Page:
The Communications View identifies the protocol stacks needed to implement an information flow between a source and destination (e.g., information flow triple) in the Physical View. ARC-IT terms these protocol stacks as "solutions". Solutions are composed of a collection of industry standards; usually formally developed standards produced by a standards development organization, but often a published specification such as an IETF RFC. Each triple from the Physical View is associated with one or more solutions. These solutions, their components and attributes can be examined from several different perspectives and from different places within ARC-IT.
A typical triple solution is assembled according to the ARC-IT communications model, as defined by the communications viewpoint. All solutions are built according to this model, and the components of the solution assigned to the various parts of the model depending on their role in the solution. Sometimes a standard satisfies multiple aspects of a solution, and so might appear more than once in an illustration of the solution. Triple solutions are accessible from several places, but are most commonly from the context of a service package by clicking on the flow or from the overall list of ARC-IT triples.
A sample triple solution is shown at right. Standards names are sometimes hyperlinked: this indicates the standard is actually part of a group of standards or one of several alternatives; clicking on the link will expand the bundle or explain the alternatives. 'Info' buttons next to standards generate pop-ups that provide some detail about the standard in question.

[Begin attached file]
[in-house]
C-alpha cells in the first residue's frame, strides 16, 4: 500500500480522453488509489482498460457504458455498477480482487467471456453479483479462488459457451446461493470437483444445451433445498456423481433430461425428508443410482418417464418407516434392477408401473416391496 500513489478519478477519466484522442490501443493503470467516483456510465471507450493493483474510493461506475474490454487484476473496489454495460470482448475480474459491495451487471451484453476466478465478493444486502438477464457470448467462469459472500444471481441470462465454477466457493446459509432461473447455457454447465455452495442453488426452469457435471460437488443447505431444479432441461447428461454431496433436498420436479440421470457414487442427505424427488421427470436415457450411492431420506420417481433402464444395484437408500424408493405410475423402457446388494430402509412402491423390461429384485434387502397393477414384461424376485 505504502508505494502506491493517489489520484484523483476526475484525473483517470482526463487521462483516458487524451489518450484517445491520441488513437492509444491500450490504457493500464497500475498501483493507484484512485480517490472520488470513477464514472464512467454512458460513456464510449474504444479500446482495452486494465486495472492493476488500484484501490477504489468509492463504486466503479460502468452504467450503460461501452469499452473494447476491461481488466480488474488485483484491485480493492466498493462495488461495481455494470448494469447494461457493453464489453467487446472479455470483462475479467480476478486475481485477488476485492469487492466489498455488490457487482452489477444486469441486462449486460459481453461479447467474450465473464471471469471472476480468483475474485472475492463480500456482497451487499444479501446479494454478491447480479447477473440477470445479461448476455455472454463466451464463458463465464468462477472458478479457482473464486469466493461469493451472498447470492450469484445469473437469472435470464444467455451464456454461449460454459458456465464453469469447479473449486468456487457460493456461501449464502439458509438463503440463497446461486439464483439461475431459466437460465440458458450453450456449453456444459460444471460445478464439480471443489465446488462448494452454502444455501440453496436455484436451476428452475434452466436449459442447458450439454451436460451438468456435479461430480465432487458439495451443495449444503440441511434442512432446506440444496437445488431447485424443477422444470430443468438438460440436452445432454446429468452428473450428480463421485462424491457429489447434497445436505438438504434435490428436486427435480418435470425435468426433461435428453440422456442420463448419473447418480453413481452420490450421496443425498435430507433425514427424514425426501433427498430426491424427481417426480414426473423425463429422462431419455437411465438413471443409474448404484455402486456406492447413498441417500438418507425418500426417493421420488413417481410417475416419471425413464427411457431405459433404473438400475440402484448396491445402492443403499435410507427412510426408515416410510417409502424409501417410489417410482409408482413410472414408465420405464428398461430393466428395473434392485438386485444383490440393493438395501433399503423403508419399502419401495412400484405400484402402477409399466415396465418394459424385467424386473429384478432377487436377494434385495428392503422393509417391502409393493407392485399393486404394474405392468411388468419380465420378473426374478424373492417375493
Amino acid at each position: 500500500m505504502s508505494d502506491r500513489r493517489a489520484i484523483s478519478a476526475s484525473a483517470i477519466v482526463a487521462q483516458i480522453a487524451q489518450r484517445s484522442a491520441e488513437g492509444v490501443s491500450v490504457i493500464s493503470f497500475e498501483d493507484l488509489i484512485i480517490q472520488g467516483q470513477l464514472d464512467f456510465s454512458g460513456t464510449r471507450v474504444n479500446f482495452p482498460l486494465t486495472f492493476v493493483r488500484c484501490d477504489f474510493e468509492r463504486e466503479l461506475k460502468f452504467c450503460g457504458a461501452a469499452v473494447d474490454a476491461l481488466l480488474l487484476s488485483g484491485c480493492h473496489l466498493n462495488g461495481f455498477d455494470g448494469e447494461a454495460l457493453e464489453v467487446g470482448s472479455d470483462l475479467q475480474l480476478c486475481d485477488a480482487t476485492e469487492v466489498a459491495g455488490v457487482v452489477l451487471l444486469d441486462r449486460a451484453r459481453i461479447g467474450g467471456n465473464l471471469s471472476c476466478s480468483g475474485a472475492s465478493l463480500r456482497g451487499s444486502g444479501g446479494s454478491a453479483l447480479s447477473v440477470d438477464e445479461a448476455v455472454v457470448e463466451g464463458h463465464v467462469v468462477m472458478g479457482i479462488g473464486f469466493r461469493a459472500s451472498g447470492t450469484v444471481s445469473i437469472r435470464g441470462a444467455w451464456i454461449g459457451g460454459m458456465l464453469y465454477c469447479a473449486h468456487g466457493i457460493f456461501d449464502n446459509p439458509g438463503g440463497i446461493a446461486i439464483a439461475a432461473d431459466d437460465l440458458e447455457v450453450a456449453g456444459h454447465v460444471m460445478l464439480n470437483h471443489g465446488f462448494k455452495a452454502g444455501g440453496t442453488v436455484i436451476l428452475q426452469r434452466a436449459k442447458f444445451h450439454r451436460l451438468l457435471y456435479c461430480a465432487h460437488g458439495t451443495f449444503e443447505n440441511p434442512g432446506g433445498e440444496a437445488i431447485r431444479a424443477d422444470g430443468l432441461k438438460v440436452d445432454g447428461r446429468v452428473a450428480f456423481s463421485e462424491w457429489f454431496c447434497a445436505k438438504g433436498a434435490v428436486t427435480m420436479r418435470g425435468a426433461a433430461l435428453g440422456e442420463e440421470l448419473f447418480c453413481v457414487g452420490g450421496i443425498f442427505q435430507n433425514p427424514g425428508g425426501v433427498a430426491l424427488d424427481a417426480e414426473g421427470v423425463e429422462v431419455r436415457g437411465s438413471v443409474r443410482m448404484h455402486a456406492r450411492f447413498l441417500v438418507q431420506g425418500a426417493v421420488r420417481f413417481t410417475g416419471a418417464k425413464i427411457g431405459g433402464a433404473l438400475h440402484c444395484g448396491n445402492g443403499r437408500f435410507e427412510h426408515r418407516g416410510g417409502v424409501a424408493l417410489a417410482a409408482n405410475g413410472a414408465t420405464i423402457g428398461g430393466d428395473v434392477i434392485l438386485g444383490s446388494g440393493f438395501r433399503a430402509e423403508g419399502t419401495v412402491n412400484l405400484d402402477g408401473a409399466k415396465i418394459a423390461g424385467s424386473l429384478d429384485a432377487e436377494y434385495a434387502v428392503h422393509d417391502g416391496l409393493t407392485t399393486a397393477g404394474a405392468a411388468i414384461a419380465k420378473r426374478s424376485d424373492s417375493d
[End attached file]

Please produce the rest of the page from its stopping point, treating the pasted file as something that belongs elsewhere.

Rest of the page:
There are also several 'gap' icons on this image. These reflect issues with the use of standards in that particular area of the model. Issues come in two types: gaps, which are issues where some requirement of the triple is not met by the standard or collection of standards in the solution, or overlaps, which are issues where multiple standards exist to serve the solution, and it is not obvious which one to choose. Issues are also assigned severity levels, which indicate the degree to which the issue impacts the operation of the solution in practice. On the example to the right there is a moderate-level security gap and a minor gap at the ITS Application Entity. Note that some layers might have alternatives, in which case all of the gap icons associated with every alternative may be shown on the diagram, but the solution severity calculations (and resulting ordering of solutions) includes only the issues associated with the default (i.e., best, least severe) alternative.
To assist with the management of the communications model and the vast amount of assignments within ARC-IT, an intermediate construct called a profile is used. Generally, the communications profile provides management, security and exchange of data between devices, while the data profile defines the data elements, message, dialogs and defines mechanisms for managing and securing at the ITS Application Entity.
The ARC-IT Communications View defines dozens of communications profiles that support all links defined in the physical view. These links are commonly abbreviated as n2m, where n and m are one of C (Center or Support), I or F (Field), V (Vehicle), P (Traveler, or Personal). So V2V names the link between vehicles, while C2F names the link between center and field infrastructure. Similarly, ARC-IT defines many more data profiles that accommodate the data needs of all associated triples.
Further details behind the development of the communications view are described in the communications viewpoint page.